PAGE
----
It appears that society is getting more and more conformed to singular beliefs nowadays.
Or at least, a particular demographic is.
Ardent believers in their own cause, they feel it their mission to “help” others as well.
And if the situation calls for condescending and offensive remarks, well…
So be it.
Video of S’porean Woman Scolding Indonesian Workers for Eating Openly During Ramadan Garners Mixed Reactions
According to Mothership, a video was making its rounds on social media just yesterday (3 May).
It appeared to show a woman scolding Indonesian workers at a hawker centre for their supposed behaviour during the fasting month.
The video seems to have been removed.
Nevertheless, here’s a rough gist of the conversation that went on in a mix of Malay and Bahasa Indonesia.
In the video, the Singaporean woman dismisses an Indonesian worker’s claim that they were allowed to eat Chinese food as they work for a Chinese family. Instead, the former reiterates that they are all Muslims, and need to observe the same rules.
She then threatened to call MUIS—the Islamic Religious Council of Singapore—and stated that the Indonesian worker was disgracing all Muslims.
“You wear the tudung, what is going on here?” she said. “You’ll answer [to God].”
In response, the Indonesian worker wished peace upon the Singaporean woman, and stated that she does not follow the rules here but the Quran. “My way of fasting is different from the way it is done here,” she said.
But the Singaporean woman wasn’t having any of it.
“No, one of the five pillars of Islam is to fast,” she insisted.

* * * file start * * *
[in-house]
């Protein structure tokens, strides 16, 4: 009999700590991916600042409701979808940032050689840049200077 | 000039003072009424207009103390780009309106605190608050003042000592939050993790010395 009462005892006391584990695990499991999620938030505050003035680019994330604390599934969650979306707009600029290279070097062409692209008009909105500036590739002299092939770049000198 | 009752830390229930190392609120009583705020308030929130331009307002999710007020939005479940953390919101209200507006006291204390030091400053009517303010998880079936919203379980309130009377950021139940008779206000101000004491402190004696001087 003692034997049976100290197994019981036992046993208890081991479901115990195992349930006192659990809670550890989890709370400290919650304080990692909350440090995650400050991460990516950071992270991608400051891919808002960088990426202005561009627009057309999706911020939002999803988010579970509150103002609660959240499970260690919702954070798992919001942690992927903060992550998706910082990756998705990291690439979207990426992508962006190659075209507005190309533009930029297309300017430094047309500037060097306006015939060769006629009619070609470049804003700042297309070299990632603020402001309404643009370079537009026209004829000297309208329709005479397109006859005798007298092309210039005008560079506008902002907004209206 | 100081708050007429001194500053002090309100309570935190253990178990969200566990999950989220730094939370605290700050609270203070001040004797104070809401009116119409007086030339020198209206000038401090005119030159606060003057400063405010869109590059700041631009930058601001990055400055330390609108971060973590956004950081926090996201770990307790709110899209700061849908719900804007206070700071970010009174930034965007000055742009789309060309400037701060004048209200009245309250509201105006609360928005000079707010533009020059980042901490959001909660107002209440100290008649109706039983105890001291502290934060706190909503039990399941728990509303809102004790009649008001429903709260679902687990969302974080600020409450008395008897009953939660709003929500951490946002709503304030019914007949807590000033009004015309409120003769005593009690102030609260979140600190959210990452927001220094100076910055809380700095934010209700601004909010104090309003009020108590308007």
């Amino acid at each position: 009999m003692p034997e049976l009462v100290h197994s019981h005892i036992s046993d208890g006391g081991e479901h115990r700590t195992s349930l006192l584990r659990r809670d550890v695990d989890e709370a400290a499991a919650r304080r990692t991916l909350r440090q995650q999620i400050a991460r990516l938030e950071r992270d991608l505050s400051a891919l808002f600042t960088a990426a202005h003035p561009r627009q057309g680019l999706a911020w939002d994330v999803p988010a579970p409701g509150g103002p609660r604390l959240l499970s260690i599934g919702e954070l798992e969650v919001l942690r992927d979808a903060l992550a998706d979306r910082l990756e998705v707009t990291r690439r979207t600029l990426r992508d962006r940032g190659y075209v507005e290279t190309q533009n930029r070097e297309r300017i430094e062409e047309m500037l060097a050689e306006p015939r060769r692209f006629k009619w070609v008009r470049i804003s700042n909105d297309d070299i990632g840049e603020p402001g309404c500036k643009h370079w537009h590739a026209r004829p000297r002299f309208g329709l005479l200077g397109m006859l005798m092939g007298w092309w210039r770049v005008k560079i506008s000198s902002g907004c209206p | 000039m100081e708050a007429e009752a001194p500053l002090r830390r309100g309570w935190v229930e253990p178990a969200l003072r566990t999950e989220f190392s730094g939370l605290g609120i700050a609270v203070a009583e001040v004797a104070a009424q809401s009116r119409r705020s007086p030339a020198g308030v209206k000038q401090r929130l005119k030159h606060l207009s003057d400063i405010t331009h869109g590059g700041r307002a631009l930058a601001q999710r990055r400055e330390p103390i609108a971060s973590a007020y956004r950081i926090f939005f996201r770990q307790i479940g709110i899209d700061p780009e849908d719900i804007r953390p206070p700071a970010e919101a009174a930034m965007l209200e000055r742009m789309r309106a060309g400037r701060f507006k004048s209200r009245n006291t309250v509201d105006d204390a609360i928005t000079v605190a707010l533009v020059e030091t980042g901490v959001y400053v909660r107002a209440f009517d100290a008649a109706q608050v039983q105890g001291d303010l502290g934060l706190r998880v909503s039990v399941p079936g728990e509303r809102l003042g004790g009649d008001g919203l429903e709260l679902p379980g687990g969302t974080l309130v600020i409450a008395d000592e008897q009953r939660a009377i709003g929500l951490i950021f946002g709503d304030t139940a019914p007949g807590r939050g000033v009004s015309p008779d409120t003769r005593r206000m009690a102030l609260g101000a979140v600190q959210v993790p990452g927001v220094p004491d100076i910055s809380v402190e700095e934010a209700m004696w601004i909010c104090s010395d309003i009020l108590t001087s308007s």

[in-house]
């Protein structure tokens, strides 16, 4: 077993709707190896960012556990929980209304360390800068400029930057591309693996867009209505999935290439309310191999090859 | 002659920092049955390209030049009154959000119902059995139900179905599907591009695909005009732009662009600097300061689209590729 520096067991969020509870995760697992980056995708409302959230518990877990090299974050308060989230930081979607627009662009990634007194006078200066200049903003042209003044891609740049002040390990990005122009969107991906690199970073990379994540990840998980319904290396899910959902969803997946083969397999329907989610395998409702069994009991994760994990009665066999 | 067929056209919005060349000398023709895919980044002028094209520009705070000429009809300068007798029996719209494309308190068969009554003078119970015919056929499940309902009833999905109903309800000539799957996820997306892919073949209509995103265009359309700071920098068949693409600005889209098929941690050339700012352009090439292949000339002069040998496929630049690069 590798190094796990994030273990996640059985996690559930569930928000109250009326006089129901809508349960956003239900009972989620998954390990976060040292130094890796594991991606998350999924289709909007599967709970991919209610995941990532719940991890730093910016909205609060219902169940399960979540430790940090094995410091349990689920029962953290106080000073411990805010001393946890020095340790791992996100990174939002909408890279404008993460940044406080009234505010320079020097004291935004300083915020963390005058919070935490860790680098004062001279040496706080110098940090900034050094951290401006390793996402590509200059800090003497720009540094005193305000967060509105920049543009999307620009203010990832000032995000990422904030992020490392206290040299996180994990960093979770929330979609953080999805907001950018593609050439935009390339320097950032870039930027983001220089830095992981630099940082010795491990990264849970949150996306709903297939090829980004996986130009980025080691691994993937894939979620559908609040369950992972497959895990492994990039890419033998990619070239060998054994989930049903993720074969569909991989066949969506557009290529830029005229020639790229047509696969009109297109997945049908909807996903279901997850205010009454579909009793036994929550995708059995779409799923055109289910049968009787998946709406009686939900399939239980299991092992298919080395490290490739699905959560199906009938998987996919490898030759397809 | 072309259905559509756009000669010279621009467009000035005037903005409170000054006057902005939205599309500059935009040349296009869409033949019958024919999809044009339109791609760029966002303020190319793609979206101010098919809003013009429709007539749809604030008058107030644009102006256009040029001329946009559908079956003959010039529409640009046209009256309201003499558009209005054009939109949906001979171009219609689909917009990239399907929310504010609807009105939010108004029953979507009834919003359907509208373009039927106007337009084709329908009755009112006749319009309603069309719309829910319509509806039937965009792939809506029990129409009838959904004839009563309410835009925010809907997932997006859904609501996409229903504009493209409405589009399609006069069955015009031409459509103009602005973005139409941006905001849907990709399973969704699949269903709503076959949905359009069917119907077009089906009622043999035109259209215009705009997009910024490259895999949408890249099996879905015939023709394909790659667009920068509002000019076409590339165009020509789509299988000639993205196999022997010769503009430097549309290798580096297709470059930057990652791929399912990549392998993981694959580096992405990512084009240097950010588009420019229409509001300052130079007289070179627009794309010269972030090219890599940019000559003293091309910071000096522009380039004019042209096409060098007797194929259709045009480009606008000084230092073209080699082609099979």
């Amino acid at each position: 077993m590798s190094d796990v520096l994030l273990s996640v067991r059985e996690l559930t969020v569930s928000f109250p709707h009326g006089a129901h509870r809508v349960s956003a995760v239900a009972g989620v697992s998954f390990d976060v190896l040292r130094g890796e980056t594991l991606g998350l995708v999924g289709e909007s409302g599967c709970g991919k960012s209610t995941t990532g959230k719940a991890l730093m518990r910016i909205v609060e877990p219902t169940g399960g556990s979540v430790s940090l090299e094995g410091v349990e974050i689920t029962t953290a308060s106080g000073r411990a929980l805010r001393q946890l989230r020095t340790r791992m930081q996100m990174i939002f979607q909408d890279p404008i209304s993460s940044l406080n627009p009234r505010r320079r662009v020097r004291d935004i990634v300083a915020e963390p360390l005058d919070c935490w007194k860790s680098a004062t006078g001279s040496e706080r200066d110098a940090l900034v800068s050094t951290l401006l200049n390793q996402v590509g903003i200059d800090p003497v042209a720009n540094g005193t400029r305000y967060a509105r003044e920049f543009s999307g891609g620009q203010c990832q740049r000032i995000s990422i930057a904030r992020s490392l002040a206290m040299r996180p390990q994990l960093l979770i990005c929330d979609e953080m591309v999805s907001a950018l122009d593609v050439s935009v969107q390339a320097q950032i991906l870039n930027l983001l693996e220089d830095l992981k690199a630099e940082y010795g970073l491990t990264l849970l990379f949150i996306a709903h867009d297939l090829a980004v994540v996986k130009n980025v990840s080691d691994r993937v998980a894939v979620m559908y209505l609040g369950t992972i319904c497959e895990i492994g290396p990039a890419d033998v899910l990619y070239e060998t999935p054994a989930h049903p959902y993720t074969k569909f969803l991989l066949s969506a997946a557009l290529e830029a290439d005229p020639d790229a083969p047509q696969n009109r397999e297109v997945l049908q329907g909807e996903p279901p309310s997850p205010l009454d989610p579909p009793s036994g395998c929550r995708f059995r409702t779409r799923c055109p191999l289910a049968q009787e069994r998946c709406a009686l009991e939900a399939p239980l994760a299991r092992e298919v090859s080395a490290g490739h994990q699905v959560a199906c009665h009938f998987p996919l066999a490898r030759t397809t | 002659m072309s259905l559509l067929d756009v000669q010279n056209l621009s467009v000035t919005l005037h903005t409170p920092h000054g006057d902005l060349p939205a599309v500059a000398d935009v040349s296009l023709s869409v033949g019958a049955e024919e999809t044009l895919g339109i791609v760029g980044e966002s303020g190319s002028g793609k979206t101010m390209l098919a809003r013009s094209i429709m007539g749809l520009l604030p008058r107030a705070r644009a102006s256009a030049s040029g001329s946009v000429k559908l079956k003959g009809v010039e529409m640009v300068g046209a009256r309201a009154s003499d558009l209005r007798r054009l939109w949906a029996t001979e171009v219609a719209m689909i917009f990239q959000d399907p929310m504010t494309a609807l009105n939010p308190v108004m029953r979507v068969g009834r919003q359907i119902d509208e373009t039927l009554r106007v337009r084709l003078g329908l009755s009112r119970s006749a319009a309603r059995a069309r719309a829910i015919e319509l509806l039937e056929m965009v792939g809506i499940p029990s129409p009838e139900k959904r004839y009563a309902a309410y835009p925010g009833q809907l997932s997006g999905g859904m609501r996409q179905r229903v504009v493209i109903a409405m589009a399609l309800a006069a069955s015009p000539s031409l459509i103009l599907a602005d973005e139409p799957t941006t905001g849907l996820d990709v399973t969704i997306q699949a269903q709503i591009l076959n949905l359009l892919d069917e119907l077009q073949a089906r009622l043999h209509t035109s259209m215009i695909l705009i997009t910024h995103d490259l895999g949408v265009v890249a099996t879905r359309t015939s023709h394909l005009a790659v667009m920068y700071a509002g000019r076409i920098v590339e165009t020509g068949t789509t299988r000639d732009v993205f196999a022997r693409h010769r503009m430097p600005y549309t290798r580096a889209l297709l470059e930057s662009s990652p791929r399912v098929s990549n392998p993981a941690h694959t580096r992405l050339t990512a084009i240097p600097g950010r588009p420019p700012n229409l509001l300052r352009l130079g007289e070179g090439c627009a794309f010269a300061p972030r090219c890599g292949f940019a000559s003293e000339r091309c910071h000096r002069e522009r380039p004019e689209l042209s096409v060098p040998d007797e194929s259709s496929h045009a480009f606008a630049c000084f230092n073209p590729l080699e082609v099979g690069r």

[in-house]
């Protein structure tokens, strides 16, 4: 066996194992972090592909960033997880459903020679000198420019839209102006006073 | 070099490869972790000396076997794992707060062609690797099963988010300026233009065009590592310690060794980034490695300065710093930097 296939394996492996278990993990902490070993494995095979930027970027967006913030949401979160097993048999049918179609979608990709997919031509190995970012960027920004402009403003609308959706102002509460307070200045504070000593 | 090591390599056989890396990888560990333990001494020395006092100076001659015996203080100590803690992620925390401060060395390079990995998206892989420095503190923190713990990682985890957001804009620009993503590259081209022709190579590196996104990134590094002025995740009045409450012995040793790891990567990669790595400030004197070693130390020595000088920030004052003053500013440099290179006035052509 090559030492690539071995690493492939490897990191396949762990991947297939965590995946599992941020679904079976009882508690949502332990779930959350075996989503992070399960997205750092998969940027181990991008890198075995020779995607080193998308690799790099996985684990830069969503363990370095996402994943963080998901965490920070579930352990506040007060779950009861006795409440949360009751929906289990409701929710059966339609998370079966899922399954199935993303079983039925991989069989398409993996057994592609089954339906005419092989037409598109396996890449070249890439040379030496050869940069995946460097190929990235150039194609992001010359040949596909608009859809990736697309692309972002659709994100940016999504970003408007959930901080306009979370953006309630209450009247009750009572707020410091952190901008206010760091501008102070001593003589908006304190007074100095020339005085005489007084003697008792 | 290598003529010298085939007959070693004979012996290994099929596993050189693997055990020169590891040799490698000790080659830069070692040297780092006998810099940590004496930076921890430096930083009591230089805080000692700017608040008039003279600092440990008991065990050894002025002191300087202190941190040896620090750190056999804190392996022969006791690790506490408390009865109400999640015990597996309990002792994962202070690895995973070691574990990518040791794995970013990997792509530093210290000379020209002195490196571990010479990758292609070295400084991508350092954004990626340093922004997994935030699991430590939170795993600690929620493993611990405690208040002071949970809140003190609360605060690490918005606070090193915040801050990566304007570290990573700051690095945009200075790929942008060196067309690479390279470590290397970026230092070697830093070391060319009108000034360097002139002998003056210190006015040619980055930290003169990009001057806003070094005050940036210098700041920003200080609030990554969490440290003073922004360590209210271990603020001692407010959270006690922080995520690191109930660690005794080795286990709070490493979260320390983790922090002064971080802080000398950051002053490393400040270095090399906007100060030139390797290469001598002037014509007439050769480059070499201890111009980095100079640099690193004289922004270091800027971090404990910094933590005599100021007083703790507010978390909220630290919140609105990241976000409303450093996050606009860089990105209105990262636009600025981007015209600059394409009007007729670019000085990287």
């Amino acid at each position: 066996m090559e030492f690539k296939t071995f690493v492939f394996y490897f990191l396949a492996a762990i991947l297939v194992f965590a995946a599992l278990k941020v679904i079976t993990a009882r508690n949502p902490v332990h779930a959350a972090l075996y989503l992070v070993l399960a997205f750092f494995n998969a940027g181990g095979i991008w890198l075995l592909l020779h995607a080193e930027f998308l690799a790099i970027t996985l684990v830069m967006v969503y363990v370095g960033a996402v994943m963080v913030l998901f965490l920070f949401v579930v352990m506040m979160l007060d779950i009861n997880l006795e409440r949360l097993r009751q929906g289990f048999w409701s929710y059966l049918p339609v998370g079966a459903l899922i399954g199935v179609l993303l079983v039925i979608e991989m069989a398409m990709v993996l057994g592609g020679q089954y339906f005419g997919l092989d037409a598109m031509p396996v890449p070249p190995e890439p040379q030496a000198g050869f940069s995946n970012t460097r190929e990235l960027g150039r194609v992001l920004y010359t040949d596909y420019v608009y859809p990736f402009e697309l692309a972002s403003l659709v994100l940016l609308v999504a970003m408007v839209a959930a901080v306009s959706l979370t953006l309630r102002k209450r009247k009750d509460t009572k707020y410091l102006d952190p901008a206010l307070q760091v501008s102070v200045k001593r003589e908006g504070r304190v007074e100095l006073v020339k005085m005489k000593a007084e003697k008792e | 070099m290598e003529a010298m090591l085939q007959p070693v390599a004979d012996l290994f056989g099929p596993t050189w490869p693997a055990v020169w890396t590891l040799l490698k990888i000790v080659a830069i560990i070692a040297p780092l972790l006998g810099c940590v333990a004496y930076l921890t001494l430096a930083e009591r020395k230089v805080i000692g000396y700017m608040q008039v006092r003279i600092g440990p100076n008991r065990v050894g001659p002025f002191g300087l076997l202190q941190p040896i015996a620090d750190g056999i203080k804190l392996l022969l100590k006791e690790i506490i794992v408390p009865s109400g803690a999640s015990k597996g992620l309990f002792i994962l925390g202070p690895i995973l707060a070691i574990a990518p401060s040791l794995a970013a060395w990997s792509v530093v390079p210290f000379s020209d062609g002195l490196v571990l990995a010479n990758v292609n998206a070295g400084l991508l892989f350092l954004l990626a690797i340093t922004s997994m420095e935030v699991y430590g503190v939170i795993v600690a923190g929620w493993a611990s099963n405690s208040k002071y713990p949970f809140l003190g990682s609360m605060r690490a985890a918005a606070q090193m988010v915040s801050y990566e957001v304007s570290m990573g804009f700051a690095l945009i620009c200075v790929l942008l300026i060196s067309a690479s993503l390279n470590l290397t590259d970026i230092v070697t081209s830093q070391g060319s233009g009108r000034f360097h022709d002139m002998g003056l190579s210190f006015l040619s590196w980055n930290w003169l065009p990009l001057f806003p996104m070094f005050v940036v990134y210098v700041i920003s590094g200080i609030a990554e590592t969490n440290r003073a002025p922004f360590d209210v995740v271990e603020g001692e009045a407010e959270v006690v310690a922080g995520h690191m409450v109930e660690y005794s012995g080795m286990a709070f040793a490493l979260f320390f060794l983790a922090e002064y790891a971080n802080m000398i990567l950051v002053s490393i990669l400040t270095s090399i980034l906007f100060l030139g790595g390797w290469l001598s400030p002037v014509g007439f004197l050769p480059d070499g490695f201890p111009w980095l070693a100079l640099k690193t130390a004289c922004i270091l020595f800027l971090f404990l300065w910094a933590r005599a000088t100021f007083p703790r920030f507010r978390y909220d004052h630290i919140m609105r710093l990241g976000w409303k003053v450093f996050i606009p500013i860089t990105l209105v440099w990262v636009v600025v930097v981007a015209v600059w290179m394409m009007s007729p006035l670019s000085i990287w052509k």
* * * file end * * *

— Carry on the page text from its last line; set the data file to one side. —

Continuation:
“It’s different—” the Indonesian worker tried to protest.
“No, where are you learning all these?” the Singaporean woman interjected. “Now I’m telling you, in God’s name, I won’t answer [for you] on Judgement Day.”
The Indonesian worker then stated that she will answer for herself, and the accusing party left a cryptic remark.
“Ok, later we’ll see what will happen on your grave,” the Singaporean woman said.
Before the video’s removal, it was stated to have garnered more than five million views on Facebook and a million views on Twitter.
It was also shared over 26,000 times on Facebook and retweeted over 4,300 times on Twitter.
Netizens, however, had generally mixed feelings.
Though some were in awe of the Singaporean woman’s strong beliefs, others weren’t quite so sure about it.
“The ones eating [during Ramadan] are bad, but the one approaching them is worse,” one said.
“It’s not wrong to let them know [what is wrong], but she should do it more courteously,” another wrote.
Several also felt that the Singaporean woman was doing it all wrong.
“Are these the values of a Muslim?” a Netizen wrote. “I am getting second-hand embarrassment.”
“This is too much,” another interjected. “There’s no fault or sin to eat in public in Ramadhan, if one has good reason. It’s not haram.
“Why not that lady go and blast those Muslims queueing to buy 4D. Gambling is clearly haram with no exception.”
During the holy month of Ramadan, also known as Ramzan, Muslims across the world observe a month-long fast, which lasts from sunrise to sunset.
During this time, those observing the fast refrain from eating, drinking, and indulging in activities deemed sinful. Also, the meal taken after sunset to break the fast is known as Iftar and the last meal before sunrise is called Suhoor.
Despite the requirements, Muslims who are menstruating, or ill, do not need to fast. They would, however, have to make up for it later on.
Several domestic helpers in Singapore have also been excused from their duties, as their line of profession requires strenuous work.
Feature Image: 2p2play / Shutterstock.com (Image is for illustration purposes only)